I'll be playing two pieces of `neural music'. I perform with an instrument called the Biomuse. This takes electrical signals from body, signals that represent muscle tension, brain activity and eye tracking - in the form of EMG, EEG, and EOG signals - and transforms them into musical control signals, or MIDI signals to control synthesisers and computers.

Today I'll be performing with two arm bands. These are medical electrodes attached to my lower arms, and by tensing and relaxing the muscles in my arms I perform all the music.

This is an example of real-time performance with computers, synthesisers and an instrument like this - I like to call it an instrument rather than an interface. Although it can be thought of as a general purpose interface, my approach to working with the Biomuse has been to think of it like a new kind of musical instrument, or one that can turn my body into a musical instrument.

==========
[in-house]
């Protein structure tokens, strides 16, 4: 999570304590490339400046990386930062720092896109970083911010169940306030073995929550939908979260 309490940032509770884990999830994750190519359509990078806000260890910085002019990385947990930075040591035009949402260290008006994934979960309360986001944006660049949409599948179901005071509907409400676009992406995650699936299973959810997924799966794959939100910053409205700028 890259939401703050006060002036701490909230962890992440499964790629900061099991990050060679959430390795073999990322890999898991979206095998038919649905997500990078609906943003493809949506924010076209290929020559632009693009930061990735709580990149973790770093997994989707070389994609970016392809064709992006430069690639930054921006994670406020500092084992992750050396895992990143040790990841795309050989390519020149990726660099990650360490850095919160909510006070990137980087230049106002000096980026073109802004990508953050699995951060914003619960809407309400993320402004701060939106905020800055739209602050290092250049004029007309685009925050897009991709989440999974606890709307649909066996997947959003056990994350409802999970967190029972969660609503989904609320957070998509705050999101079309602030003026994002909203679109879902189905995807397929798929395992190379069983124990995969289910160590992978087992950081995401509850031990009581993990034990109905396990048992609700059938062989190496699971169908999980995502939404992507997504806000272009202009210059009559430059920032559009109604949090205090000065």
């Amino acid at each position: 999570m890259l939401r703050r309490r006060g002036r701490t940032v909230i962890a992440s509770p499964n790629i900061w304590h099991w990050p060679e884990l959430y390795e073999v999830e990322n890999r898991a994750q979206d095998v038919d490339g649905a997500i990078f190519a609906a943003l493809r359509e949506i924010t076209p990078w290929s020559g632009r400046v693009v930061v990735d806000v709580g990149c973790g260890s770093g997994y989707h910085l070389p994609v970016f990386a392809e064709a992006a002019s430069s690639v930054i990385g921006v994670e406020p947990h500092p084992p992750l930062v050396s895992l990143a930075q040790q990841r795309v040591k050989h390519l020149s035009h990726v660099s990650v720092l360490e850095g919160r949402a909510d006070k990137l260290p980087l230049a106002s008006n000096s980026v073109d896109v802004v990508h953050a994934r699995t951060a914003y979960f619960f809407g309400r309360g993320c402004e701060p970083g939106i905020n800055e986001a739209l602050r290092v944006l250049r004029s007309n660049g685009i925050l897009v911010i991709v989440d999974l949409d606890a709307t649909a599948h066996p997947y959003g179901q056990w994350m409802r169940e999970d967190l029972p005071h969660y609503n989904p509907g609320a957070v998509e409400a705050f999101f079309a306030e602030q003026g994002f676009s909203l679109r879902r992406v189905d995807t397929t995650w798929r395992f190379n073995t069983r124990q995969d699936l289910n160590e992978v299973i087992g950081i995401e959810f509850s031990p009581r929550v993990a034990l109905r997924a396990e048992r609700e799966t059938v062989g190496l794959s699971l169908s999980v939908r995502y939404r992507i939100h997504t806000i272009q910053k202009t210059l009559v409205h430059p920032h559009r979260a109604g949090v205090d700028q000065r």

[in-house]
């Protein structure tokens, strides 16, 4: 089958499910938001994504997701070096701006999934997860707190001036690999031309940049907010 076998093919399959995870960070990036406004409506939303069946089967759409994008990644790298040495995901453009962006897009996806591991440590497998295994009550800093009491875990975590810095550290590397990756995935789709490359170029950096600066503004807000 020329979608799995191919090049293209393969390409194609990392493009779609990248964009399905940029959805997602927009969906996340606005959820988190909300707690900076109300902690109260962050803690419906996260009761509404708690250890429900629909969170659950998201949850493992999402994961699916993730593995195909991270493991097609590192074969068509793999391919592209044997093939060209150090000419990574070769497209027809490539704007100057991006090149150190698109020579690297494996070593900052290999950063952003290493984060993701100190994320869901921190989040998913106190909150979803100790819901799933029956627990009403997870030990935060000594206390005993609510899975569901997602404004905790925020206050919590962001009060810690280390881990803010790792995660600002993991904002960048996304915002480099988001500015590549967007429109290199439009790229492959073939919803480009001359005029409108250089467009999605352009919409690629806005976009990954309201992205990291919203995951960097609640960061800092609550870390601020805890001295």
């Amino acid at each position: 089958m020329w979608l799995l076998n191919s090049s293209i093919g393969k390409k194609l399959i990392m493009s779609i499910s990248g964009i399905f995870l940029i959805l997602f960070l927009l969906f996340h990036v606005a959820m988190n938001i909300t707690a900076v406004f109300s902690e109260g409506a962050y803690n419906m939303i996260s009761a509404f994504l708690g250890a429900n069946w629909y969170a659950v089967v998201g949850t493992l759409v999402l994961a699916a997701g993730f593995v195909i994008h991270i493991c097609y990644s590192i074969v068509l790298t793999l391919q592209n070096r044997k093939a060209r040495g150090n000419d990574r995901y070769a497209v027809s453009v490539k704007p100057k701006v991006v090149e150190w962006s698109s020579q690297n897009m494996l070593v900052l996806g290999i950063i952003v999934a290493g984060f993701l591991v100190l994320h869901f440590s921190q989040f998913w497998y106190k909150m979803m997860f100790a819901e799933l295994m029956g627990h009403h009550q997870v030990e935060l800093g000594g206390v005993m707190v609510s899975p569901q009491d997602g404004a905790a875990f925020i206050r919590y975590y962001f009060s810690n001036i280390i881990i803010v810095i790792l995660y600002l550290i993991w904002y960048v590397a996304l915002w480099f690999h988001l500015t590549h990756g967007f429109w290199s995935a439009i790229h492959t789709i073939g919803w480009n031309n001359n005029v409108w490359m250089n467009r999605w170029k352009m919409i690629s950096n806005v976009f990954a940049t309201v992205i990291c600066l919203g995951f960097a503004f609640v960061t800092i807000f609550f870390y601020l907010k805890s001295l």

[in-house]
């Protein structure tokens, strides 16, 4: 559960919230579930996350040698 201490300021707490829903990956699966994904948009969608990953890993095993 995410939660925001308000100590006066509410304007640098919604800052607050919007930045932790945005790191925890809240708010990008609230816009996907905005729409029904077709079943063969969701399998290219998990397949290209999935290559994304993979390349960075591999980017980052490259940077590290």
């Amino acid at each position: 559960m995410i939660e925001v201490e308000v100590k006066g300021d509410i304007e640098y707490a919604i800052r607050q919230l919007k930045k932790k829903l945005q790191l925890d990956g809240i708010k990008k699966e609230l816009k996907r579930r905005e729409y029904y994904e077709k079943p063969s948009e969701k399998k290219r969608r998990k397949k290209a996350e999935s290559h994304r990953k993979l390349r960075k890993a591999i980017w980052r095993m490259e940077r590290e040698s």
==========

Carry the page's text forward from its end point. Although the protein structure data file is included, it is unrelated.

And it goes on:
So rather than expecting the perfection of a generalised human-machine interface, in fact I prefer certain imperfections, certain glitches and funny things that it might do and play on those for musical material. This, to me, makes a connection with traditional musical instrument writing: I can use the old metaphors of musical instrument composition with this system. This is just my choice as a musician; the Biomuse can be used for many different things but it has been designed as a musical instrument

The first piece was written for a quadraphonic sound system, where I`m doing spatial sound panning with my arms. Unfortunately, today we'll only hear sound through the front speakers. So we'll lose some spatial quality, but hopefully we'll hear some of the other musical control that I exercise.

So the idea is that there is no pre-recorded material. There's no sequencer, no tape I'm playing along with. None of the music happens until I move and play it. The first piece is called Kagami - it's a Japanese word meaning `mirror'.

If that piece was the body as musical instrument, the next piece can be thought of as music for an invisible instrument. I think it's pretty clear which one in the first moments. I'm using a familiar musical metaphor as a point of departure for stretching people's expectations, to sort of drag them along on a `sonic ride' into the kinds of sounds that may not be possible with a real instrument that I'm using as the basis for this.


updated 1993